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22 thoughts on “re-entry is the pits

  1. Don’t you see? Your adventure was a metaphor for life. And we all reenter normalcy after going through travels, adventures and tragedies and thrills. I believe the key is finding happiness in the everyday routines and the small aspects in our daily minutiae. Sitting around doing nothing, making someone smile, watching a sunset, reading to a kid or dog-these moments are equally as valuable as doing majestic things. And if this pep talk didn*t work, well hell, know that I am glad you are back and glad you 2 are togethah!

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    • Thanks Georgia! Your advice is spot on. I am slowly realizing that I have been focusing on the negative rather than appreciating all that we have. Thank you!

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  2. I admire your transparency with this difficult transition. I am confident that the two of you can survive anything put in front of you and pray for your continued ability to work through this. Thank you for the continued updates!!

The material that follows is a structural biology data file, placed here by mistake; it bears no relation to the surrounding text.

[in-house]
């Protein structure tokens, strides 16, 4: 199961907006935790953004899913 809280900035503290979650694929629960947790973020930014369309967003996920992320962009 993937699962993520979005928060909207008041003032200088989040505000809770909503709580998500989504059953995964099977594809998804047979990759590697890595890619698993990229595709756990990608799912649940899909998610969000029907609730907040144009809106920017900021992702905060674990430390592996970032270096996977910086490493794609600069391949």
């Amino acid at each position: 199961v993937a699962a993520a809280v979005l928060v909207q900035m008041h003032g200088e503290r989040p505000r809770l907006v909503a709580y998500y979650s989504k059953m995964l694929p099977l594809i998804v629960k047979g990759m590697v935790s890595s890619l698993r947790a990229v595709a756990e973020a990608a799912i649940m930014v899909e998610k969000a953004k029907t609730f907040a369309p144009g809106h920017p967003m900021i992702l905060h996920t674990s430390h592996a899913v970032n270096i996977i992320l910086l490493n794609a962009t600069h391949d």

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  3. Maybe ditch the apartment and pitch a tent in the backyard? Yes it must be difficult to re-enter the “real” world, eh? Close your eyes, take a deep breath as you repeat: I love my new routine! I’ll be down in Campo starting in March 2017 recruiting hikers for the new hiking season. Then back up to Kennedy Meadows south the second week in May before manning the Welcome to Oregon station in late June. Why don’t you guys volunteer for some trail angel work this coming year?

    On Tue, Oct 25, 2016 at 9:27 PM, Andy & Laurie Hike the PCT wrote:

    > yogihiker posted: “It’s been just over a month since we stepped off the > PCT. And in short, re-entry has been difficult. It’s been difficult for > both of us individually, and especially difficult for our relationship. On > the trail we worked strongly as a team, we share” >